COURSE DESCRIPTION: Loaded with warm-up exercises, prompts, and peer interaction, this online writing workshop will challenge you to heighten your imagination, deepen your vocabulary (diction and syntax), and expand your capacity to make creative connections in the process of writing in three genres: Poetry, Fiction, and Creative Nonfiction?while paying close attention to purpose, audience, and point of view. COURSE OBJECTIVES: To discover the essence of and your own aptitude for the craft of writing To expand, improve, and refine your writing skills and mechanics To learn the power and necessity of revision?and surprise! To hone editorial skills in offering valuable feedback to peer writers To master invention and revision at all stages of the writing process To synthesize approaches to writing so that each nourishes the other To attain confidence in your ongoing potential as a writer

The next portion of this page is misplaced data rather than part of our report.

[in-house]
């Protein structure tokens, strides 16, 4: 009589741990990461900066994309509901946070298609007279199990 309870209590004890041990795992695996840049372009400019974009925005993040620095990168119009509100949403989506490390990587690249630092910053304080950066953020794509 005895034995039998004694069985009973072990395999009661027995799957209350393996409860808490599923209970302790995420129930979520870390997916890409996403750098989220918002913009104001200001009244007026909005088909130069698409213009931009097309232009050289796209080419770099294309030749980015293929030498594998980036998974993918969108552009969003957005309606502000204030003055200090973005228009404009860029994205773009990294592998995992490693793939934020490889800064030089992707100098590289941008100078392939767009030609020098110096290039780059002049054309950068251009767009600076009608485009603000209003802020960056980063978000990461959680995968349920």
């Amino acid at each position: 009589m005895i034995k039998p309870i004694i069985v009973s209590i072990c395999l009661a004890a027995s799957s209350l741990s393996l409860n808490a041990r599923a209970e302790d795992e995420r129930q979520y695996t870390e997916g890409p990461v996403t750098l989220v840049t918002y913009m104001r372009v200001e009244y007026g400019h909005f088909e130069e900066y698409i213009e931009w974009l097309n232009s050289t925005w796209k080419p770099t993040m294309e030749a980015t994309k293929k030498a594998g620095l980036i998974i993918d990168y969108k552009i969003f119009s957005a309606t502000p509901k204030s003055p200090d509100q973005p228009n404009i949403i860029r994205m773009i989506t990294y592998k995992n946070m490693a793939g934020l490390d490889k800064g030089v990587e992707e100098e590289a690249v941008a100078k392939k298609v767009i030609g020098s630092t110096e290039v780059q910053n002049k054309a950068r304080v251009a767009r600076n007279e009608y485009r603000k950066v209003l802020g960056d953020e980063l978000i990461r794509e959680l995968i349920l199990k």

REQUIRED TEXTS AND MATERIALS: Murray, Donald M. Crafting a Life in Essay, Story, Poem. Portsmouth, N.H.: Heineman, 1996. (Note: This is available through the UVM bookstore or various online stores.) HIGHLY RECOMMENDED TEXTS: In addition to the "Annotated Bibliography: Your Library of Craft" (pages 159-165) in Murray's Crafting a Life, I recommend: The Art of the Personal Essay, An Anthology from the Classical Era to the Present. Ed. by Phillip Lopate. New York: Anchor Books, 1994. Naming the World, and other Exercises for the Creative Writer. Ed. by Bret Anthony Johnson. New York: Random House, 2007. Writing Creative Nonfiction, Instructions and Insights from the teachers of the Associated Writing Programs. Ed. by Carolyn Forche and Philip Gerard, Cincinnati: Story Press, 2001. COURSE REQUIREMENTS: One poem, one piece of short fiction, one personal essay (creative nonfiction) Daily responses in your online Writer?s Notebook Responses to readings and active, prompt participation in online Discussions Dynamic involvement in online peer-response group workshops THE WRITER?S NOTEBOOK: You are expected to write at minimum one entry per day, shifting and alternating perspective by utilizing each of the three points of view: first-person ("I/We..."), second-person ("You..."), and third-person (?He/She/They..."). Unlike our Writing Discussions, these online entries will be read only by the instructor, and checked daily.